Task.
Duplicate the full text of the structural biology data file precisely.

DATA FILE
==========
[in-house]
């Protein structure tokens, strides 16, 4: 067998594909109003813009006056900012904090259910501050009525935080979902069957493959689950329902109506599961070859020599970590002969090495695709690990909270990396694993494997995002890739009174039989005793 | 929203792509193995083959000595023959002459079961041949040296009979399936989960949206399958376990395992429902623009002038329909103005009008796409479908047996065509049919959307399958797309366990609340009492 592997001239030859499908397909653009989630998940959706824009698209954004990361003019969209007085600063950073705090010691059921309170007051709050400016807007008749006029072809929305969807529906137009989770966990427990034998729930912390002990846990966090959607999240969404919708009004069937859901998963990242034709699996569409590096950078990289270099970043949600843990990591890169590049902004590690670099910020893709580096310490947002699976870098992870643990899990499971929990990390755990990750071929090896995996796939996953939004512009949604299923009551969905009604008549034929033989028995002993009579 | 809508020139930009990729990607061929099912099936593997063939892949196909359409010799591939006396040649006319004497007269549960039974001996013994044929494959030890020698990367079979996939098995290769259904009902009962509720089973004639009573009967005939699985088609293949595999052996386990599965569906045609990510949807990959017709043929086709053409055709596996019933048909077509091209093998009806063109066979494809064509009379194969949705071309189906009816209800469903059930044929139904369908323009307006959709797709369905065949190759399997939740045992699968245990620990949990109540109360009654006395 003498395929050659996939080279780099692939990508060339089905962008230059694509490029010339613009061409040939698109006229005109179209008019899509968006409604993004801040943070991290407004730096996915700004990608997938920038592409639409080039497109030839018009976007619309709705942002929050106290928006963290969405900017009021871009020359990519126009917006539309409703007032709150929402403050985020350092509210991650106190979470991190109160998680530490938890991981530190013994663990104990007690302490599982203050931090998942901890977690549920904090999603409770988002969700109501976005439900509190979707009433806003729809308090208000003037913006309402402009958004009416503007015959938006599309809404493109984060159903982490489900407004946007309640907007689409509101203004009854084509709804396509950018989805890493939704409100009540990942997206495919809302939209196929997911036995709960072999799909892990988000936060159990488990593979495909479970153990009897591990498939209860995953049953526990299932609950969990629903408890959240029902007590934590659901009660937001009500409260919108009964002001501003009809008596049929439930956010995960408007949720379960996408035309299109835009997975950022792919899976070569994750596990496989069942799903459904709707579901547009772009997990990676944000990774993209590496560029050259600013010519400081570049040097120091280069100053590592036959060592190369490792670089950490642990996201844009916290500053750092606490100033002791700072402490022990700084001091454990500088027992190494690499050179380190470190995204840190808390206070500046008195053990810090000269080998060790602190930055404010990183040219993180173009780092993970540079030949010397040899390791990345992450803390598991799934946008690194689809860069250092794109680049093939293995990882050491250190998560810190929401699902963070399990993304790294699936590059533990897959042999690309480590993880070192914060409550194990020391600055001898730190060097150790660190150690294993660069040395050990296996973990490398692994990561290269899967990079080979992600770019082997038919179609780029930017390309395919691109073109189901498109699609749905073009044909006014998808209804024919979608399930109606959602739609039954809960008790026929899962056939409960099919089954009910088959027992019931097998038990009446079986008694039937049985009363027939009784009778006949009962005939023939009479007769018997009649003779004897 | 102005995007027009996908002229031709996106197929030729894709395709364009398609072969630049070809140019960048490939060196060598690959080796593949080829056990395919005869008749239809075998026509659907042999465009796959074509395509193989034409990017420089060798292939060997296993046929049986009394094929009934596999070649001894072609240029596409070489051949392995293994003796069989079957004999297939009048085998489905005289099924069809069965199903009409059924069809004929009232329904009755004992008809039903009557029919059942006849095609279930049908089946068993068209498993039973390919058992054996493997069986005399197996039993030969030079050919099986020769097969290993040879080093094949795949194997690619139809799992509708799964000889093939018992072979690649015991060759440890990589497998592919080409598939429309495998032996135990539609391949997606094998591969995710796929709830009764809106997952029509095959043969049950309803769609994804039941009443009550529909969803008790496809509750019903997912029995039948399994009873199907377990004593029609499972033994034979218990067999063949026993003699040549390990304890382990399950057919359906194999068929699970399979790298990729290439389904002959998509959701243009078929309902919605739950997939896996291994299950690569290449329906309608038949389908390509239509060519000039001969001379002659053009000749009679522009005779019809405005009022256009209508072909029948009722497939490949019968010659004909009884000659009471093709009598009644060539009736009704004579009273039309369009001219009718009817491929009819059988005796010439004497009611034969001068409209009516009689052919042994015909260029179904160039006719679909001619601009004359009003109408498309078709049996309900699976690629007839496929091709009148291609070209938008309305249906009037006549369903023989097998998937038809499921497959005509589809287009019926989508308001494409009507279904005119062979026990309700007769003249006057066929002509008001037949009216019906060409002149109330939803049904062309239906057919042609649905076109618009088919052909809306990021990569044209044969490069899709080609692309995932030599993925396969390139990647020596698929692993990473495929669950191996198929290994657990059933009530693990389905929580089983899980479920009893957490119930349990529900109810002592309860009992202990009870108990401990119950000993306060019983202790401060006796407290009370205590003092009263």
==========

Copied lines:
[in-house]
């Protein structure tokens, strides 16, 4: 067998594909109003813009006056900012904090259910501050009525935080979902069957493959689950329902109506599961070859020599970590002969090495695709690990909270990396694993494997995002890739009174039989005793 | 929203792509193995083959000595023959002459079961041949040296009979399936989960949206399958376990395992429902623009002038329909103005009008796409479908047996065509049919959307399958797309366990609340009492 592997001239030859499908397909653009989630998940959706824009698209954004990361003019969209007085600063950073705090010691059921309170007051709050400016807007008749006029072809929305969807529906137009989770966990427990034998729930912390002990846990966090959607999240969404919708009004069937859901998963990242034709699996569409590096950078990289270099970043949600843990990591890169590049902004590690670099910020893709580096310490947002699976870098992870643990899990499971929990990390755990990750071929090896995996796939996953939004512009949604299923009551969905009604008549034929033989028995002993009579 | 809508020139930009990729990607061929099912099936593997063939892949196909359409010799591939006396040649006319004497007269549960039974001996013994044929494959030890020698990367079979996939098995290769259904009902009962509720089973004639009573009967005939699985088609293949595999052996386990599965569906045609990510949807990959017709043929086709053409055709596996019933048909077509091209093998009806063109066979494809064509009379194969949705071309189906009816209800469903059930044929139904369908323009307006959709797709369905065949190759399997939740045992699968245990620990949990109540109360009654006395 003498395929050659996939080279780099692939990508060339089905962008230059694509490029010339613009061409040939698109006229005109179209008019899509968006409604993004801040943070991290407004730096996915700004990608997938920038592409639409080039497109030839018009976007619309709705942002929050106290928006963290969405900017009021871009020359990519126009917006539309409703007032709150929402403050985020350092509210991650106190979470991190109160998680530490938890991981530190013994663990104990007690302490599982203050931090998942901890977690549920904090999603409770988002969700109501976005439900509190979707009433806003729809308090208000003037913006309402402009958004009416503007015959938006599309809404493109984060159903982490489900407004946007309640907007689409509101203004009854084509709804396509950018989805890493939704409100009540990942997206495919809302939209196929997911036995709960072999799909892990988000936060159990488990593979495909479970153990009897591990498939209860995953049953526990299932609950969990629903408890959240029902007590934590659901009660937001009500409260919108009964002001501003009809008596049929439930956010995960408007949720379960996408035309299109835009997975950022792919899976070569994750596990496989069942799903459904709707579901547009772009997990990676944000990774993209590496560029050259600013010519400081570049040097120091280069100053590592036959060592190369490792670089950490642990996201844009916290500053750092606490100033002791700072402490022990700084001091454990500088027992190494690499050179380190470190995204840190808390206070500046008195053990810090000269080998060790602190930055404010990183040219993180173009780092993970540079030949010397040899390791990345992450803390598991799934946008690194689809860069250092794109680049093939293995990882050491250190998560810190929401699902963070399990993304790294699936590059533990897959042999690309480590993880070192914060409550194990020391600055001898730190060097150790660190150690294993660069040395050990296996973990490398692994990561290269899967990079080979992600770019082997038919179609780029930017390309395919691109073109189901498109699609749905073009044909006014998808209804024919979608399930109606959602739609039954809960008790026929899962056939409960099919089954009910088959027992019931097998038990009446079986008694039937049985009363027939009784009778006949009962005939023939009479007769018997009649003779004897 | 102005995007027009996908002229031709996106197929030729894709395709364009398609072969630049070809140019960048490939060196060598690959080796593949080829056990395919005869008749239809075998026509659907042999465009796959074509395509193989034409990017420089060798292939060997296993046929049986009394094929009934596999070649001894072609240029596409070489051949392995293994003796069989079957004999297939009048085998489905005289099924069809069965199903009409059924069809004929009232329904009755004992008809039903009557029919059942006849095609279930049908089946068993068209498993039973390919058992054996493997069986005399197996039993030969030079050919099986020769097969290993040879080093094949795949194997690619139809799992509708799964000889093939018992072979690649015991060759440890990589497998592919080409598939429309495998032996135990539609391949997606094998591969995710796929709830009764809106997952029509095959043969049950309803769609994804039941009443009550529909969803008790496809509750019903997912029995039948399994009873199907377990004593029609499972033994034979218990067999063949026993003699040549390990304890382990399950057919359906194999068929699970399979790298990729290439389904002959998509959701243009078929309902919605739950997939896996291994299950690569290449329906309608038949389908390509239509060519000039001969001379002659053009000749009679522009005779019809405005009022256009209508072909029948009722497939490949019968010659004909009884000659009471093709009598009644060539009736009704004579009273039309369009001219009718009817491929009819059988005796010439004497009611034969001068409209009516009689052919042994015909260029179904160039006719679909001619601009004359009003109408498309078709049996309900699976690629007839496929091709009148291609070209938008309305249906009037006549369903023989097998998937038809499921497959005509589809287009019926989508308001494409009507279904005119062979026990309700007769003249006057066929002509008001037949009216019906060409002149109330939803049904062309239906057919042609649905076109618009088919052909809306990021990569044209044969490069899709080609692309995932030599993925396969390139990647020596698929692993990473495929669950191996198929290994657990059933009530693990389905929580089983899980479920009893957490119930349990529900109810002592309860009992202990009870108990401990119950000993306060019983202790401060006796407290009370205590003092009263």